You do also have to be cautious about gender and race here. There’s a lot of studies showing that actions / gestures / statements are rated ‘ok’ when done by white men, but ‘rude’, ‘aggressive’ etc when done by women or PoC. Be very sure that you’d still address this if Lucinda were Lucius.

      Reply
  19. mf

    “I can say unequivocally that Lucinda does not have an unmanageable workload…”

    OP, it’s not really up to you to say whether Lucinda’s workload is unmanageable to her. We all have different thresholds for stress and overwhelm, and it could be that Lucinda’s threshold is lower than yours and others in your department. Maybe this means Lucinda is not well suited to this role, in which you could ask her, “Look, your workload isn’t going to change. Are you happy to commit to this workload for the foreseeable future, or do you think you’d be happier in the long term if you transitioned to a different role?”

    What you can do is address Lucinda’s behavior–the issue isn’t how overwhelmed she feels but how she expresses it in the workplace. “I’ve gotten some feedback that you’ve been a short with people during stressful meetings/when you feel overwhelmed. I’ve witness this myself: [insert example]. No matter how stressed out you are, this is not professional or acceptable behavior, and it needs to stop.”

    Reply
    1. Lil Fidget

      That’s a good point! Separate out how you want Lucinda to FEEL from what you want her to DO. Do not address how she should feel, as it’s probably not productive.

      Reply
      1. mf

        Exactly. In my experience, telling someone how they should feel NEVER goes well. And I don’t think it is OP’s intention is to judge Lucinda for being too easily stressed out, but I can see how Lucinda might interpret it that way.

        Reply
    2. Alton

      Yes, this is exactly what I was thinking. Ultimately, people have different stress thresholds and react differently to different *kinds* of stress. People can also have stuff going on in their personal lives that affect this.

      There are any number of reasons why Lucinda might feel overwhelmed, and she’s allowed to feel that way. But it’s also her responsibility to handle that, whether it means looking for a different job, talking to a professional, or just being aware of her behavior and working to moderate it. But in order to do that, she needs to know that there’s a problem.

      Reply
    3. Allypopx

      That’s why I really like the language Alison suggests here: “I want to be clear that I’ve looked at your workload and I believe it’s reasonable, based on my knowledge of how long this works takes.”

      That creates an opening where Lucinda can say “Well actually I’ve found….” if that’s true for her, but it also sets the OP’s expectations. I think that’s an important conversation to have.

      Reply
      1. mf

        Alison’s language actually bothers me a bit here. The “I believe it’s reasonable based on…” begs the question: reasonable to who?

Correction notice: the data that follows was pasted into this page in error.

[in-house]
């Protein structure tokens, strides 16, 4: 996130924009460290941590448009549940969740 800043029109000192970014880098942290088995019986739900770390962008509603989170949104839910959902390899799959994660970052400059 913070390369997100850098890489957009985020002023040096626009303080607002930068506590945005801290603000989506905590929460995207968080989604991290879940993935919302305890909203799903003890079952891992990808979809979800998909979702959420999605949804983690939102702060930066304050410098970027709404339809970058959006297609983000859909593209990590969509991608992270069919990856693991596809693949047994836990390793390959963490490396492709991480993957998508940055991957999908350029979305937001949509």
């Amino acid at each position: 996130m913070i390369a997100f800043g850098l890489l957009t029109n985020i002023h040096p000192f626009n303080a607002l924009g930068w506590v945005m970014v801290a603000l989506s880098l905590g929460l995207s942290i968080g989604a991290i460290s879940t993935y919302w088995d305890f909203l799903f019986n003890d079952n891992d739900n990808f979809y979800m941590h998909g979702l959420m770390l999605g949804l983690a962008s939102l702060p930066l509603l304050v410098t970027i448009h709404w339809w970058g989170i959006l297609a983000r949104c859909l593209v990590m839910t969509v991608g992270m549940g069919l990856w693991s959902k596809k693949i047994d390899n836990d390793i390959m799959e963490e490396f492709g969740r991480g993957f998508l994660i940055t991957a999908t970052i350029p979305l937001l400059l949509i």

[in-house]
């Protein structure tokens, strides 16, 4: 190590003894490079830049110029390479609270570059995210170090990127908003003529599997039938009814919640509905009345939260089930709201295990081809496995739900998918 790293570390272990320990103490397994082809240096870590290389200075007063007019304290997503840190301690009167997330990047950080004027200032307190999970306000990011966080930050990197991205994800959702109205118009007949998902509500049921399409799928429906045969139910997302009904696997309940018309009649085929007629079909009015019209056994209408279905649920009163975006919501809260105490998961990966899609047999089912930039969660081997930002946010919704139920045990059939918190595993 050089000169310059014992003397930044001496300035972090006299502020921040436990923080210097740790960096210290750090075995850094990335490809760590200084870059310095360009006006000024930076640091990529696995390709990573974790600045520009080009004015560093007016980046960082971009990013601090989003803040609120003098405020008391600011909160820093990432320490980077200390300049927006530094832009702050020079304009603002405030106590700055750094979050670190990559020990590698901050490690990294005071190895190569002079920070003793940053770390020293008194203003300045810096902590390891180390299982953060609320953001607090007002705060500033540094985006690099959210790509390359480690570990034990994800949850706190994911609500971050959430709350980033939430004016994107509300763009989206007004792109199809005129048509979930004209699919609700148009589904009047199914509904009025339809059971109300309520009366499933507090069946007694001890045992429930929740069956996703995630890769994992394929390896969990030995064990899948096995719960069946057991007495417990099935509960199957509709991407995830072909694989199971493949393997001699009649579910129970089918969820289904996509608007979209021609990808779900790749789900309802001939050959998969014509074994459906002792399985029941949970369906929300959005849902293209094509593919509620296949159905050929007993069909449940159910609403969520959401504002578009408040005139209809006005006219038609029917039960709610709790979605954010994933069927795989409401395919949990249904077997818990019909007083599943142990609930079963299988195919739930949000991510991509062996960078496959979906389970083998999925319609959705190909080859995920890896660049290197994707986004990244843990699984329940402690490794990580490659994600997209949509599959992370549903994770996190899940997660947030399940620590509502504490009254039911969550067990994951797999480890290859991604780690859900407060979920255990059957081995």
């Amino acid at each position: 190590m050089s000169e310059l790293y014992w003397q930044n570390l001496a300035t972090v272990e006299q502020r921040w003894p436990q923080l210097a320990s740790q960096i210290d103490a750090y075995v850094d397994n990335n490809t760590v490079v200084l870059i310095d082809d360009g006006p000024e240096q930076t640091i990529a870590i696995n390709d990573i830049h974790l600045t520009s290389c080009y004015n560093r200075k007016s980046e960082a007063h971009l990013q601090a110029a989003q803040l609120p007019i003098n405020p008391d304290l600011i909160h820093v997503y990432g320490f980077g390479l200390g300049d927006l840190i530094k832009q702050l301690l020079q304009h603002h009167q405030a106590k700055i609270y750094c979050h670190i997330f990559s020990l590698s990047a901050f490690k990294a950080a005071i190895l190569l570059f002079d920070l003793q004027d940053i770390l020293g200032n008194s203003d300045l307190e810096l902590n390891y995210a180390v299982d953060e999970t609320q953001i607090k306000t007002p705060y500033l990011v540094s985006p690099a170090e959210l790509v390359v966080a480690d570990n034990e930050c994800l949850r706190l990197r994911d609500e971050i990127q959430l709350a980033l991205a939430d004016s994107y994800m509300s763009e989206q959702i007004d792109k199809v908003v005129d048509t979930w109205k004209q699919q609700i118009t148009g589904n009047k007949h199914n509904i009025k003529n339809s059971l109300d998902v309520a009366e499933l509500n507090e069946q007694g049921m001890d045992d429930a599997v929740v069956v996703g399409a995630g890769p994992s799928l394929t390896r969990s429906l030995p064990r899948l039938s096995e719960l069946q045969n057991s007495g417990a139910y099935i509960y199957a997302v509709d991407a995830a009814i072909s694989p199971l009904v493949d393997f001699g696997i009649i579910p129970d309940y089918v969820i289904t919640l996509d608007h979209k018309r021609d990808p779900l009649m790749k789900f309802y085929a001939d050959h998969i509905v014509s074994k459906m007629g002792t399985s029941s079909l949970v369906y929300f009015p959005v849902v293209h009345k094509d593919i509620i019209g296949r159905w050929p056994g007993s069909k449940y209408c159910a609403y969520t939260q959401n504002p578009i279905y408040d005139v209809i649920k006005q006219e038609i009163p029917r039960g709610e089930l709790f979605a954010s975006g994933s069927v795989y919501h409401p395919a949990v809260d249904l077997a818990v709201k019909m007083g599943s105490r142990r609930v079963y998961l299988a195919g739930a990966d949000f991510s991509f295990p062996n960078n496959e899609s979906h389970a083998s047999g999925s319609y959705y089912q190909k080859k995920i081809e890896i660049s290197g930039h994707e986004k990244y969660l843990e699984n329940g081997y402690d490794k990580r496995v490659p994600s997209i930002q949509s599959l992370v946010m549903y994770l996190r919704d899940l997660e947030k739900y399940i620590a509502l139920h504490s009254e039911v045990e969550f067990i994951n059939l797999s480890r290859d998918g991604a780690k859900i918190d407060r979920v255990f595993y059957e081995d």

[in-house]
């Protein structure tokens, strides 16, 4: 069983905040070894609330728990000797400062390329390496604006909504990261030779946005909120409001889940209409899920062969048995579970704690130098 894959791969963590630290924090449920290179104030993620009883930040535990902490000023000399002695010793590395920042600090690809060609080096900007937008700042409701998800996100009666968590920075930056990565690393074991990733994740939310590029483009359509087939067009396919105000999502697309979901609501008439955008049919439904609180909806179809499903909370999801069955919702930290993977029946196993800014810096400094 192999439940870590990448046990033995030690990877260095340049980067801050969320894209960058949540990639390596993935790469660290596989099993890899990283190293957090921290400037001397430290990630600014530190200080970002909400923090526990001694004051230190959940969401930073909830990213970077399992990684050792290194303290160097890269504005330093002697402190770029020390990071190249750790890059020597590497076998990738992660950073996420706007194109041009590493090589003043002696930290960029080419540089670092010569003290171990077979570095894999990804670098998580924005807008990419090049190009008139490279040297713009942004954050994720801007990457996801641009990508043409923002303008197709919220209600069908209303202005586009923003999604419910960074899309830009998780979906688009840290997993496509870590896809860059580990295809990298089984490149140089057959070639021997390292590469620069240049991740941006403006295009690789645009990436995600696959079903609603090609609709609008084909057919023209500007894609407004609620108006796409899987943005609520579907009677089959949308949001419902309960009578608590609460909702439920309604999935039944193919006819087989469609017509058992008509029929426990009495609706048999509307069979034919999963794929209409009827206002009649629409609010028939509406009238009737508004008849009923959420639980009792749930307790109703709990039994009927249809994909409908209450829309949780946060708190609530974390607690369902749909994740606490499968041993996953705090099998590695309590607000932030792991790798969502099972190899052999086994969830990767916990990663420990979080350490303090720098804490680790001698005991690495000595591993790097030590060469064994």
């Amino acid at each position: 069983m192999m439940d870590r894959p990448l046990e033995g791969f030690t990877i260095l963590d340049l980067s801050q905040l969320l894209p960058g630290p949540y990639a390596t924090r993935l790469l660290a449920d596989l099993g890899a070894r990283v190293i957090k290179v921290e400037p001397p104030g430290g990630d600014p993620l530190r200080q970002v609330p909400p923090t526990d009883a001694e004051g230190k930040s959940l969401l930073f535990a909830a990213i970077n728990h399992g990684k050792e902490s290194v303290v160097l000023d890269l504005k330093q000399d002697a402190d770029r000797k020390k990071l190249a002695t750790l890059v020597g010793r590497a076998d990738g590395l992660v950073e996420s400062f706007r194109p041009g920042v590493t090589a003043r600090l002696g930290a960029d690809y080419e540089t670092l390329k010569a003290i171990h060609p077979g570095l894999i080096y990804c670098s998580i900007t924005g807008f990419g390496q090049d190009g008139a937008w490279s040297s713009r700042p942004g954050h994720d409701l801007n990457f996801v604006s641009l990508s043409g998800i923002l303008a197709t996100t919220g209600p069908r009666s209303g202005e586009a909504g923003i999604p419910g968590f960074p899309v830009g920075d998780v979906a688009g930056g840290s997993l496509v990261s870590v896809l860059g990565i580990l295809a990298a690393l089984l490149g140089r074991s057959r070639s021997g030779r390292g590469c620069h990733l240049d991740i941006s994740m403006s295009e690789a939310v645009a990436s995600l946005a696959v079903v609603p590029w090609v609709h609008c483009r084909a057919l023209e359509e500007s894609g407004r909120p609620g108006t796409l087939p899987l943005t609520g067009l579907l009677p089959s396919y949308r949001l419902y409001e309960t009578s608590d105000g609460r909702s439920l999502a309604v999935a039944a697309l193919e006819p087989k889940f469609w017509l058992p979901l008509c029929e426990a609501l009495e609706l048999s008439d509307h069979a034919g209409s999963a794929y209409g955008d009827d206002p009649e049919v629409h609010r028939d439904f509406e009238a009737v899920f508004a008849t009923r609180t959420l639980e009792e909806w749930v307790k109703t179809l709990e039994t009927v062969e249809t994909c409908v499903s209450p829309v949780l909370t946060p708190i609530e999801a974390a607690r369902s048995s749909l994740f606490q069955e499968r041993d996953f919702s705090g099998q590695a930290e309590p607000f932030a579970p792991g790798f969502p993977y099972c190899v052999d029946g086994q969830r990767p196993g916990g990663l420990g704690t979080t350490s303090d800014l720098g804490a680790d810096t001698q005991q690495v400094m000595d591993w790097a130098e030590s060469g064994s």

What’s reasonable to one person can be completely unreasonable to another, and that statement could be interpreted by Lucinda as passing judgement on how “reasonable” her stress levels are. If the OP wants to maintain a good relationship with Lucinda, she/he should probably doesn’t want to pass judgement (or seem to, anyway) like that.

        Besides, if OP says, “I believe your workload is reasonable,” Lucinda may see that as an opening to argue whether it is reasonable or not. So maybe it’s better for the OP to say (in nicer words, of course), “Look, Lucinda, your workload is what it is. It’s not going to change, so if you’re planning to stay here for the long term, I need to know you’re okay with that.”

        Reply
        1. Ask a Manager Post author

          Reasonable to the manager, who is the ultimate arbiter. As the manager, she gets to decide what the workload is, and whether the person in the job can handle it appropriately.

          I think the wording in your last paragraph is good too though.

          Reply
          1. Anon attorney

            The boss can be wrong about that, though. I used to have a boss who wasn’t interested in anything I said about my workload. I eventually made a business case (including in effect a time and motion study) to employ another person at my level, which was successful. But until then, I was genuinely doing the work of two people and my boss couldn’t have been less interested as long as his pet projects (aka bright ideas with no connection to our supposed business plan) were being attended to.

            Reply
            1. Anon to me

              I think if you have a good manager then they listen to you.

              Unfortunately, more often than not I’ve found that more managers than less in general just aren’t good managers in general.

              Reply
        2. Allypopx

          Unless the point is to open an opportunity for Lucinda to argue. For instance, I love my boss, but he has no idea how long anything takes, and my workload is very heavy. I can handle it, but I’ve been talking to him about tempering it for a less experienced employee as I transition out.

          If Lucinda is genuinely stressed and feels overworked, that might be another angle the OP has to come at this from.

          Reply
    4. Argh!